Constipation in babies

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Constipation is a common problem and effects 5-30% of children [1]. While baby constipation can cause some discomfort, in most cases it will resolve naturally.

How can I tell if my baby is constipated?

Just like adults, baby’s bowel movements can differ from one baby to the next. Within the first three months of life, babies can pass anywhere from 5 to 40 bowel motions per week. Constipation in babies involves changes in the texture and consistency of the stools, as well as the frequency at which they are produced.

Signs of constipation in babies:

  • Dry, hard stools which can be difficult and painful to pass.
  • A hard, bloated belly.
  • Loss of appetite. Baby’s appetite should return once a substantial bowel movement has been passed.
  • Bright red blood in your baby’s nappy. While the sight of blood may cause panic in the parent, bright red blood is usually a result of tiny tears in the skin around the bottom caused by passing a hard stool.
  • Increased crying and irritability due to discomfort and straining while trying to pass a stool [2].

When is constipation a sign of something more serious?

In some instances, constipation in babies may be caused by allergies, absorption problems or structural bowel problems. Always seek the advice of your paediatrician if you are concerned or notice any of the following signs:

  • Blood in the stool.
  • Restricted growth, weight loss and lethargy.
  • Skin rashes, red eyes, mouth ulcers.
  • Constipation before 1 months of age [1].

What causes constipation in babies?

  • Infant formula – the lack of prebiotic fibre in some infant formulas may contribute to constipation as it has been shown that fibre (as prebiotic) in infant formulas has a stool softening effect [3].
  • Introducing solids – baby constipation and solids often go hand in hand. It is not uncommon for babies to experience constipation when they begin solids, as their bodies learn how to manage new foods.
  • Low fibre diet – eating processed foods and not enough wholegrains, fruits and vegetables can cause constipation due to lack of fibre [2].
  • Dehydration – if it is a warm day or baby has been unwell, dehydration can occur which causes the stool to dry and harden, leading to constipation.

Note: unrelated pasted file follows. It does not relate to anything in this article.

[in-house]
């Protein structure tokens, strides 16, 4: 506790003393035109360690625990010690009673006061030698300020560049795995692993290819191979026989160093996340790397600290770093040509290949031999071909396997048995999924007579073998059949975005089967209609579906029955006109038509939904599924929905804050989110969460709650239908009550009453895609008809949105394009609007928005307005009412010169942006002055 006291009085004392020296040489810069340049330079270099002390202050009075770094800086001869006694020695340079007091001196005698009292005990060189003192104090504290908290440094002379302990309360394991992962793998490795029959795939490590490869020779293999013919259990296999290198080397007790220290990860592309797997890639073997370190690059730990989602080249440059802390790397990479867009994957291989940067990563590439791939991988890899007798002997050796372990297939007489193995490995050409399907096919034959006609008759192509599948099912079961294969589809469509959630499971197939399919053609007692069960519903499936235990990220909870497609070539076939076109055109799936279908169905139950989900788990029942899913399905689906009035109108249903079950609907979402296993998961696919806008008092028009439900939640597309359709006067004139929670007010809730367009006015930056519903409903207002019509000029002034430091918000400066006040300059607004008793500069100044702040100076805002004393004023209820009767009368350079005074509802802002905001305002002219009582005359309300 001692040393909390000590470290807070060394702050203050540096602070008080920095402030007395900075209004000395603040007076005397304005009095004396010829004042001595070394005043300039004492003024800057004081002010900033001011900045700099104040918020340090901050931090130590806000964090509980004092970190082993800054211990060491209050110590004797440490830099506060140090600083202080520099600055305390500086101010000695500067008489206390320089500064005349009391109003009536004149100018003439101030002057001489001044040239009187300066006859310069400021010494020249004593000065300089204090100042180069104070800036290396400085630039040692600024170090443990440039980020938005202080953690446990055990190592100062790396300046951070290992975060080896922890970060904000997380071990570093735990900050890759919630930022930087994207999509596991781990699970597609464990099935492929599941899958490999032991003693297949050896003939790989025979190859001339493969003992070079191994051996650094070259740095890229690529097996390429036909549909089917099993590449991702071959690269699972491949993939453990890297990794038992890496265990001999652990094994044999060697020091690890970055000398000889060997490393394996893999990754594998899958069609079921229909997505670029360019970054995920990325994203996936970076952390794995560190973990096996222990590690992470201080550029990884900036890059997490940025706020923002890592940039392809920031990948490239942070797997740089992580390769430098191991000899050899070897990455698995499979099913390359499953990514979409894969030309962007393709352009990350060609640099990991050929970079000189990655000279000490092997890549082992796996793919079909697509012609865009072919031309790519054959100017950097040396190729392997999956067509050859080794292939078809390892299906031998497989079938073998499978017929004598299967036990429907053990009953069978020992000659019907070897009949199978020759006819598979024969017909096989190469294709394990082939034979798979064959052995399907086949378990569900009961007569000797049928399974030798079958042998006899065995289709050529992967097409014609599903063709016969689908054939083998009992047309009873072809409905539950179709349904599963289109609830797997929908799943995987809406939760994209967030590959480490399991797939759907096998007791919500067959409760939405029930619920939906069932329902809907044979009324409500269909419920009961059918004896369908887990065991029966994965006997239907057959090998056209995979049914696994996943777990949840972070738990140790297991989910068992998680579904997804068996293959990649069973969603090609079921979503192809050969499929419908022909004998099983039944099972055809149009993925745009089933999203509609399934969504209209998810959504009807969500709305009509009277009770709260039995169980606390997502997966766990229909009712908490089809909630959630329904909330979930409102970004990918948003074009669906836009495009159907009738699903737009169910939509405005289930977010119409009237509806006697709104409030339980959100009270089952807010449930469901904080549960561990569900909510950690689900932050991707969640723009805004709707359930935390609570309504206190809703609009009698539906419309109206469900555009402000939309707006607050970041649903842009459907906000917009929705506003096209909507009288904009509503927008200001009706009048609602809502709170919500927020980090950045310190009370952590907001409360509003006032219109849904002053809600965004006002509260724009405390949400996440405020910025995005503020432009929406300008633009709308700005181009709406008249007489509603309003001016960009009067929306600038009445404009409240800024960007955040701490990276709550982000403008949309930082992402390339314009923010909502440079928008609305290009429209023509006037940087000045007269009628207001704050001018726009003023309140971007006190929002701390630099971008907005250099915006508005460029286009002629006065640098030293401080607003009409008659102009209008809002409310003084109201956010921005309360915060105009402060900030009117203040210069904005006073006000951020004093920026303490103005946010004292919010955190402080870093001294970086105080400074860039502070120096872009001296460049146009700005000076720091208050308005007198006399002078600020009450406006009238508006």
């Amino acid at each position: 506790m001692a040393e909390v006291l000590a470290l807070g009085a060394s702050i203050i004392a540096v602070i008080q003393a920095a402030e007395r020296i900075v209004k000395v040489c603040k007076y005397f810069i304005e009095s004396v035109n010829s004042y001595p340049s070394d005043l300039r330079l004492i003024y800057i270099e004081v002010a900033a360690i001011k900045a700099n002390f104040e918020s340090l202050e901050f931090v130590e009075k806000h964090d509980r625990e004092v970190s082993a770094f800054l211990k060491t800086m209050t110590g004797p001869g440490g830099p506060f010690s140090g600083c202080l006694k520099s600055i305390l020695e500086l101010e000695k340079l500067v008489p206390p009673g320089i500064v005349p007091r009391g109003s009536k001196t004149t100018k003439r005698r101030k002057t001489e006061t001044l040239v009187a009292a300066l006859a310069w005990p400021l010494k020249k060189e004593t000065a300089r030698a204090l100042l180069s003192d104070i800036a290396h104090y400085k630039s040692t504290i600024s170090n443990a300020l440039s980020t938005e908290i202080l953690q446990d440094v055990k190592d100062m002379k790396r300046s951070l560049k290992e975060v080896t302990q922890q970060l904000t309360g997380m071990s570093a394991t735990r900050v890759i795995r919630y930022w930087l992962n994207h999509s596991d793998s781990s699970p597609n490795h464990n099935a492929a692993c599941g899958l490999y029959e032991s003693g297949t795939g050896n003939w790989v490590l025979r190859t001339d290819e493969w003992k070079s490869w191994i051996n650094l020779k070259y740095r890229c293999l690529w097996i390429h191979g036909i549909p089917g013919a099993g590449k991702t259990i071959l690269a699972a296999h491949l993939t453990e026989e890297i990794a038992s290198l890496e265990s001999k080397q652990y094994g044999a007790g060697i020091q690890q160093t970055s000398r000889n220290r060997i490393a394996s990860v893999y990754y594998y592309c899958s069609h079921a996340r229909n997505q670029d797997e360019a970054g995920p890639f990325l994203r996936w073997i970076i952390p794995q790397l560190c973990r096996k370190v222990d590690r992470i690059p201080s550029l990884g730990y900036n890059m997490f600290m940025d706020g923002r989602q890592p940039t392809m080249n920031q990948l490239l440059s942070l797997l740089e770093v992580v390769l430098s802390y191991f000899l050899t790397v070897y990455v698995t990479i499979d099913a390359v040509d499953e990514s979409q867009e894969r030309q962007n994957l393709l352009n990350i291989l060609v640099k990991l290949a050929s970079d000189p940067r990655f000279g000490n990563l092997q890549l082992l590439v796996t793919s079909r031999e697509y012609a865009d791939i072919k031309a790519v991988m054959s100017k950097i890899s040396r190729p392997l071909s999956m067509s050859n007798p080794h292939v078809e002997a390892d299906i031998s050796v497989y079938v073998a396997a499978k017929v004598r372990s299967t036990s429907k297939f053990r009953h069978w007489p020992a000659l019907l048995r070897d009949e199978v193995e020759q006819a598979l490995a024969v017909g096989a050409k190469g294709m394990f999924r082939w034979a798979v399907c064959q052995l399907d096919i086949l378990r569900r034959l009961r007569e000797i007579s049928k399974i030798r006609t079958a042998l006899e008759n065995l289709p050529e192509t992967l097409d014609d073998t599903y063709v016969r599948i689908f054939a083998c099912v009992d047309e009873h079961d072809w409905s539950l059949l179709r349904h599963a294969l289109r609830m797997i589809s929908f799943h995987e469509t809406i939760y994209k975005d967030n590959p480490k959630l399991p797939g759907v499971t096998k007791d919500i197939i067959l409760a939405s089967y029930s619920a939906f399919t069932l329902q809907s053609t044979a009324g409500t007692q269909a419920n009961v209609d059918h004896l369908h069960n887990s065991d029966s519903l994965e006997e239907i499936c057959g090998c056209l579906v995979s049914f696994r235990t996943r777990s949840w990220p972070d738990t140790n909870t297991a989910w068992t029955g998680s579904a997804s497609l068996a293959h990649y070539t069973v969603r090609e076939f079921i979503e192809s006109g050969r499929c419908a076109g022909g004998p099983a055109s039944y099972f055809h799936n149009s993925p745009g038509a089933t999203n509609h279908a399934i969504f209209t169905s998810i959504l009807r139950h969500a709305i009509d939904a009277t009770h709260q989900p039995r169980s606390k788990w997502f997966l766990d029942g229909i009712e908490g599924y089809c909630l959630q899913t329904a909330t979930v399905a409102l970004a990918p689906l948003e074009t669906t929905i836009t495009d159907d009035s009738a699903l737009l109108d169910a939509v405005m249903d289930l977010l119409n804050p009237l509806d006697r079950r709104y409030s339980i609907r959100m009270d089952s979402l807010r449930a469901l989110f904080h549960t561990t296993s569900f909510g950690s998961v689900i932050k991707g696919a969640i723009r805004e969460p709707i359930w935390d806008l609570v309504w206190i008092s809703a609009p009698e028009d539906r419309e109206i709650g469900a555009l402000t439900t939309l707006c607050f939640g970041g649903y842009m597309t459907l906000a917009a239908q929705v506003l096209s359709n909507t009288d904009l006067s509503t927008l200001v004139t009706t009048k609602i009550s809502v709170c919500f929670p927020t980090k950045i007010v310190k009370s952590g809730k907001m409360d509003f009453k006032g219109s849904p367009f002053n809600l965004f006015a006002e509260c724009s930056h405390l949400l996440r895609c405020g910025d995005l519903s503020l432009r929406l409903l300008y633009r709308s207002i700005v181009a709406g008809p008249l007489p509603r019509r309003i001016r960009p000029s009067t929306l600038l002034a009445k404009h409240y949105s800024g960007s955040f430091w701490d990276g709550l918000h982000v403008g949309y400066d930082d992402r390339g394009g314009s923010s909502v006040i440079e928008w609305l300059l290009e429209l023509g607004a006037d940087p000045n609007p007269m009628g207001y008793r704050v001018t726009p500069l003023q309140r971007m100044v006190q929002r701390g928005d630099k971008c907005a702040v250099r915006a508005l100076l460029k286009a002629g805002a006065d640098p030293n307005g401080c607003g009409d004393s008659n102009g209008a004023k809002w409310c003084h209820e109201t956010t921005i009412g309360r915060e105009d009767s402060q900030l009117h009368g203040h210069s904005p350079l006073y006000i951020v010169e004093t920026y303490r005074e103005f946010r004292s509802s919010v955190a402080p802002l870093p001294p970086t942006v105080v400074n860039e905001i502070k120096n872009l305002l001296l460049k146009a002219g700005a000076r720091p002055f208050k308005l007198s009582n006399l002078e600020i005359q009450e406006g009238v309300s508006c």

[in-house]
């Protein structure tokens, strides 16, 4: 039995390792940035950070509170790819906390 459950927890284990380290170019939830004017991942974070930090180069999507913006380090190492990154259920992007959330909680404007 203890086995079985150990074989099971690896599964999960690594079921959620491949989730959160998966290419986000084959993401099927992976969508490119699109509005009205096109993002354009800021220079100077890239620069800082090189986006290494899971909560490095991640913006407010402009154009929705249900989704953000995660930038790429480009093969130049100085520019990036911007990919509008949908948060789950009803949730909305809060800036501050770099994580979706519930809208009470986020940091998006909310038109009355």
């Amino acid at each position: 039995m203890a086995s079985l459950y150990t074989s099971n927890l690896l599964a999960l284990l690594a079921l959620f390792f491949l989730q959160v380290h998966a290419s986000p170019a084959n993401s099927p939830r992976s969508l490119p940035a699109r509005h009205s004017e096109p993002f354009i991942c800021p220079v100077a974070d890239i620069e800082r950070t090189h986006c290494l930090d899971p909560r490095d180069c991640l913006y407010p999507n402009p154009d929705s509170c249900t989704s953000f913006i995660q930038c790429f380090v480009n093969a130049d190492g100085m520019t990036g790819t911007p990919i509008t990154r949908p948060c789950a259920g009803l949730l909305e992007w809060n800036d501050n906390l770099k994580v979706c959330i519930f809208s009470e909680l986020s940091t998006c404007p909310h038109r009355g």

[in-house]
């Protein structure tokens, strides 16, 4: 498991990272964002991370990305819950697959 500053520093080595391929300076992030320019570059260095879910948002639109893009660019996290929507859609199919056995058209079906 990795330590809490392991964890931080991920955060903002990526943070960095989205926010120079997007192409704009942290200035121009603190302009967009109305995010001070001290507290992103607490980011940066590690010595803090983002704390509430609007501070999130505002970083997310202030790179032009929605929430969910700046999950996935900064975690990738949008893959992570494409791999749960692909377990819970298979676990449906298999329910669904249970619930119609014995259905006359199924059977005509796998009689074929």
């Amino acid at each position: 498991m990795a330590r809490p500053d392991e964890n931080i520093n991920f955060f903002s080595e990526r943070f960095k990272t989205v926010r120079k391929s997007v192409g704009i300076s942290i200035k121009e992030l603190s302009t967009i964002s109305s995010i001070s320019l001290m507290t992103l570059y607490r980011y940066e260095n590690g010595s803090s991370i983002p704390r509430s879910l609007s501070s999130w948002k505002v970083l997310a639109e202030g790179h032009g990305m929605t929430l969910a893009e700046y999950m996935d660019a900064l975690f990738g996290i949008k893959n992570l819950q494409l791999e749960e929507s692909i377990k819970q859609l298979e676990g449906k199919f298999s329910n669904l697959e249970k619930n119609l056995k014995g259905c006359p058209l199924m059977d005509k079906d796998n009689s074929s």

• Antibiotics – antibiotics kill the natural intestinal flora which are needed for healthy bowel function. Constipation after antibiotics may occur due to lack of beneficial bacteria present in the gut [4].

Why might a breastfed baby be constipated?

While baby constipation is more common in formula fed bubs, a breastfed baby may still experience constipation. Consider the maternal diet, has mum introduced any new foods into the diet? Also consider if baby has recently commenced solid food or taken a course of antibiotics.

How to relieve constipation in babies

If you’re wondering what to do when baby is constipated, it’s a good idea to talk to your paediatrician about your concerns, particularly if baby is less than 12 months old. Your GP or paediatrician may be able to advise you on what to give a constipated baby, for example, if baby is needing extra fluids or a baby stool softener.

How to relieve constipation in babies quickly

  • Massage and movement – to help relax baby’s muscle and encourage a bowel movement, try gently moving your baby’s legs in a bicycling motion. You can also gently massage baby’s tummy to stimulate the digestive system.
  • Extra fluids – for breastfed babies, try offering more feeds throughout the day. For formula fed babies, offer some cooled boiled water in between feeds.
  • Prune juice – for babies over the age of 6 months, you can offer some prune juice diluted with water (one-part juice to 10 parts water).
  • Fibre – if baby is on solids, include fibre rich foods and purees such a fruits and vegetables with the skin on and wholegrains such as brown rice [1].
  • Probiotics – an infant probiotic may assist with constipation especially if baby has taken antibiotics [5].
  • Prebiotics – if formula feeding, it may be helpful to switch to a formula that contains prebiotic fibre such as galacto-oligosaccharides (GOS) and human milk oligosaccharides (HMO) [6].

Black strap molasses for constipation in babies

Black strap molasses has a mild laxative effect which may aid babies over the age of 6 months, however using too much can have the opposite effect and cause diarrhea. Black strap molasses also contains sugar which is best to avoid in babies under 12 months so it may not be the best option. There are many tips on the internet for how to help a constipated baby, but it’s important to consult with your health care professional before trying any new remedies.

References

  1. https://www1.racgp.org.au/ajgp/2018/may/paediatric-constipation
  2. 2018. Constipation. Royal Children’s Hospital Melbourne, Kids Health Info. www.rch.org.au
  3. Moro et al. Acta Paediatr Suppl. 2003 Sep;91(441):77-9.
  4. Albert Palleja, et al. Nature Microbiology, 2018; 3 (11).
  5. Eirini Dimidi, et al. The American Journal of Clinical Nutrition, 2014 Oct; 100(4):1075–1084.
  6. Scholtens PA, et al. World J Gastroenterol. 2014;20(37):13446-13452.
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